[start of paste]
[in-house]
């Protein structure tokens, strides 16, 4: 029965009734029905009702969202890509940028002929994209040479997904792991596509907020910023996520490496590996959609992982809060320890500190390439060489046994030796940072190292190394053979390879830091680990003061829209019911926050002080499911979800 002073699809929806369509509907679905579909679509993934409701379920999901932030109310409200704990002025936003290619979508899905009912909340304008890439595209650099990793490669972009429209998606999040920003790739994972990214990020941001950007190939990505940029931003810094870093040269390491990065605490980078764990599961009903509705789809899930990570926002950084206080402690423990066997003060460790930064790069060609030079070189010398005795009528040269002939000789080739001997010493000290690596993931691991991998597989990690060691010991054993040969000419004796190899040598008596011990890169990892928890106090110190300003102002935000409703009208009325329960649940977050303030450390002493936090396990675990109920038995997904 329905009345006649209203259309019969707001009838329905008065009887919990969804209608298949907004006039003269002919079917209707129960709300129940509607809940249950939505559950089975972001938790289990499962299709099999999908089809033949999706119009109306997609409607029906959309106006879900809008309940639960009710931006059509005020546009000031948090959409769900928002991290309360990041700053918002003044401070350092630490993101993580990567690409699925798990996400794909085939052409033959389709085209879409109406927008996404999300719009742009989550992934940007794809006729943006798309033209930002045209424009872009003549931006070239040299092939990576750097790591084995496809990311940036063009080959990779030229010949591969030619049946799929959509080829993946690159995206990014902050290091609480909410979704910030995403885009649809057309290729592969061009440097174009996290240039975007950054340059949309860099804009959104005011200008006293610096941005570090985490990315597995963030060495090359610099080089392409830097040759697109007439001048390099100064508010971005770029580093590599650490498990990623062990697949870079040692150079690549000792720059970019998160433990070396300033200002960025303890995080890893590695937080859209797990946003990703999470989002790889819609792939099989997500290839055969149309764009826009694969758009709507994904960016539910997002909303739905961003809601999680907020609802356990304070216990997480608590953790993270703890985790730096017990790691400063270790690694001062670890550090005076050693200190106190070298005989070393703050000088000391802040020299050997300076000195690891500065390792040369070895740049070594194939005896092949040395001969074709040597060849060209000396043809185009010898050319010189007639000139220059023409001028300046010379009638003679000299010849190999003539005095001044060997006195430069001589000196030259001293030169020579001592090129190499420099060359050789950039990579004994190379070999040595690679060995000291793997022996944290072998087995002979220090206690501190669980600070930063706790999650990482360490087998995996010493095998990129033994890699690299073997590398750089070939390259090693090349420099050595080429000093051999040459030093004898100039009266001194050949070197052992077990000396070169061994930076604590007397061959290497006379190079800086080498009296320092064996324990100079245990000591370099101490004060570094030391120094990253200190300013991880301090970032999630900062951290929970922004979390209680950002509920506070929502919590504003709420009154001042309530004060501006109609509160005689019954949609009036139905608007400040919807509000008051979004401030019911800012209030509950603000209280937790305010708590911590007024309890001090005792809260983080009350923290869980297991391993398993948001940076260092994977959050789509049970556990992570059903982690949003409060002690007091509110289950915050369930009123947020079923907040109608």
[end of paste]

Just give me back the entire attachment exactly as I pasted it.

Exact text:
[in-house]
């Protein structure tokens, strides 16, 4: 029965009734029905009702969202890509940028002929994209040479997904792991596509907020910023996520490496590996959609992982809060320890500190390439060489046994030796940072190292190394053979390879830091680990003061829209019911926050002080499911979800 002073699809929806369509509907679905579909679509993934409701379920999901932030109310409200704990002025936003290619979508899905009912909340304008890439595209650099990793490669972009429209998606999040920003790739994972990214990020941001950007190939990505940029931003810094870093040269390491990065605490980078764990599961009903509705789809899930990570926002950084206080402690423990066997003060460790930064790069060609030079070189010398005795009528040269002939000789080739001997010493000290690596993931691991991998597989990690060691010991054993040969000419004796190899040598008596011990890169990892928890106090110190300003102002935000409703009208009325329960649940977050303030450390002493936090396990675990109920038995997904 329905009345006649209203259309019969707001009838329905008065009887919990969804209608298949907004006039003269002919079917209707129960709300129940509607809940249950939505559950089975972001938790289990499962299709099999999908089809033949999706119009109306997609409607029906959309106006879900809008309940639960009710931006059509005020546009000031948090959409769900928002991290309360990041700053918002003044401070350092630490993101993580990567690409699925798990996400794909085939052409033959389709085209879409109406927008996404999300719009742009989550992934940007794809006729943006798309033209930002045209424009872009003549931006070239040299092939990576750097790591084995496809990311940036063009080959990779030229010949591969030619049946799929959509080829993946690159995206990014902050290091609480909410979704910030995403885009649809057309290729592969061009440097174009996290240039975007950054340059949309860099804009959104005011200008006293610096941005570090985490990315597995963030060495090359610099080089392409830097040759697109007439001048390099100064508010971005770029580093590599650490498990990623062990697949870079040692150079690549000792720059970019998160433990070396300033200002960025303890995080890893590695937080859209797990946003990703999470989002790889819609792939099989997500290839055969149309764009826009694969758009709507994904960016539910997002909303739905961003809601999680907020609802356990304070216990997480608590953790993270703890985790730096017990790691400063270790690694001062670890550090005076050693200190106190070298005989070393703050000088000391802040020299050997300076000195690891500065390792040369070895740049070594194939005896092949040395001969074709040597060849060209000396043809185009010898050319010189007639000139220059023409001028300046010379009638003679000299010849190999003539005095001044060997006195430069001589000196030259001293030169020579001592090129190499420099060359050789950039990579004994190379070999040595690679060995000291793997022996944290072998087995002979220090206690501190669980600070930063706790999650990482360490087998995996010493095998990129033994890699690299073997590398750089070939390259090693090349420099050595080429000093051999040459030093004898100039009266001194050949070197052992077990000396070169061994930076604590007397061959290497006379190079800086080498009296320092064996324990100079245990000591370099101490004060570094030391120094990253200190300013991880301090970032999630900062951290929970922004979390209680950002509920506070929502919590504003709420009154001042309530004060501006109609509160005689019954949609009036139905608007400040919807509000008051979004401030019911800012209030509950603000209280937790305010708590911590007024309890001090005792809260983080009350923290869980297991391993398993948001940076260092994977959050789509049970556990992570059903982690949003409060002690007091509110289950915050369930009123947020079923907040109608």